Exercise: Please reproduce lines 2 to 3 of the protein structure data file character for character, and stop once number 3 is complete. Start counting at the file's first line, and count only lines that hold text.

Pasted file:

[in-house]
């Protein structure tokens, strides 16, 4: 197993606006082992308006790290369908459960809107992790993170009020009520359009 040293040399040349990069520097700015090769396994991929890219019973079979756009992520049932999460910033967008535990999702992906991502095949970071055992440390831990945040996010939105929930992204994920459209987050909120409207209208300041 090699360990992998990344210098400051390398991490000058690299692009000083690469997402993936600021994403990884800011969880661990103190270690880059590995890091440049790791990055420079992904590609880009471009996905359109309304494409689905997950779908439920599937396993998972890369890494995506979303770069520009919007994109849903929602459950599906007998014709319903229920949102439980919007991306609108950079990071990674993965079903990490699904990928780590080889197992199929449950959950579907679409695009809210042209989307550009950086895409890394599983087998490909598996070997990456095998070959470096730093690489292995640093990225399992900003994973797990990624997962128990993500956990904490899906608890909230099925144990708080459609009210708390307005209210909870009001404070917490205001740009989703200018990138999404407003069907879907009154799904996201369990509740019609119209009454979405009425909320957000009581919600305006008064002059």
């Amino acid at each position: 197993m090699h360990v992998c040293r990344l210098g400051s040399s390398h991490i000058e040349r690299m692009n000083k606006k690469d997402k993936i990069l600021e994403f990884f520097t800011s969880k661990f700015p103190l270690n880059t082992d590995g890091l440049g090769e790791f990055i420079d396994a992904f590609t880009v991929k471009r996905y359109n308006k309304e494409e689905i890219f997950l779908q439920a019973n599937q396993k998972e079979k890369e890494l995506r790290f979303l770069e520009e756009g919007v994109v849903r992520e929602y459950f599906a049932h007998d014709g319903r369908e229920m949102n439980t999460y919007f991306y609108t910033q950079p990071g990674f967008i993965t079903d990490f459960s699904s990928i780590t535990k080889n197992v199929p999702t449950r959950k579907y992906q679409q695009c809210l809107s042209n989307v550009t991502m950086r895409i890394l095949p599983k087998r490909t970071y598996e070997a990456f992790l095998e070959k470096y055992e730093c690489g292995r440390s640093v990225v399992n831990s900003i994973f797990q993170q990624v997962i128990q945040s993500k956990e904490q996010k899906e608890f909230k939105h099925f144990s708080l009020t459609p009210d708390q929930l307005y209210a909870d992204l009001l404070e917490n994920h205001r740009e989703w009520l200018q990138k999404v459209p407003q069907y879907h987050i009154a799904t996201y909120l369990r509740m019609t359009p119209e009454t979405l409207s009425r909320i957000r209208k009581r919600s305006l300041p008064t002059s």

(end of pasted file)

């Protein structure tokens, strides 16, 4: 197993606006082992308006790290369908459960809107992790993170009020009520359009 040293040399040349990069520097700015090769396994991929890219019973079979756009992520049932999460910033967008535990999702992906991502095949970071055992440390831990945040996010939105929930992204994920459209987050909120409207209208300041 090699360990992998990344210098400051390398991490000058690299692009000083690469997402993936600021994403990884800011969880661990103190270690880059590995890091440049790791990055420079992904590609880009471009996905359109309304494409689905997950779908439920599937396993998972890369890494995506979303770069520009919007994109849903929602459950599906007998014709319903229920949102439980919007991306609108950079990071990674993965079903990490699904990928780590080889197992199929449950959950579907679409695009809210042209989307550009950086895409890394599983087998490909598996070997990456095998070959470096730093690489292995640093990225399992900003994973797990990624997962128990993500956990904490899906608890909230099925144990708080459609009210708390307005209210909870009001404070917490205001740009989703200018990138999404407003069907879907009154799904996201369990509740019609119209009454979405009425909320957000009581919600305006008064002059």
């Amino acid at each position: 197993m090699h360990v992998c040293r990344l210098g400051s040399s390398h991490i000058e040349r690299m692009n000083k606006k690469d997402k993936i990069l600021e994403f990884f520097t800011s969880k661990f700015p103190l270690n880059t082992d590995g890091l440049g090769e790791f990055i420079d396994a992904f590609t880009v991929k471009r996905y359109n308006k309304e494409e689905i890219f997950l779908q439920a019973n599937q396993k998972e079979k890369e890494l995506r790290f979303l770069e520009e756009g919007v994109v849903r992520e929602y459950f599906a049932h007998d014709g319903r369908e229920m949102n439980t999460y919007f991306y609108t910033q950079p990071g990674f967008i993965t079903d990490f459960s699904s990928i780590t535990k080889n197992v199929p999702t449950r959950k579907y992906q679409q695009c809210l809107s042209n989307v550009t991502m950086r895409i890394l095949p599983k087998r490909t970071y598996e070997a990456f992790l095998e070959k470096y055992e730093c690489g292995r440390s640093v990225v399992n831990s900003i994973f797990q993170q990624v997962i128990q945040s993500k956990e904490q996010k899906e608890f909230k939105h099925f144990s708080l009020t459609p009210d708390q929930l307005y209210a909870d992204l009001l404070e917490n994920h205001r740009e989703w009520l200018q990138k999404v459209p407003q069907y879907h987050i009154a799904t996201y909120l369990r509740m019609t359009p119209e009454t979405l409207s009425r909320i957000r209208k009581r919600s305006l300041p008064t002059s």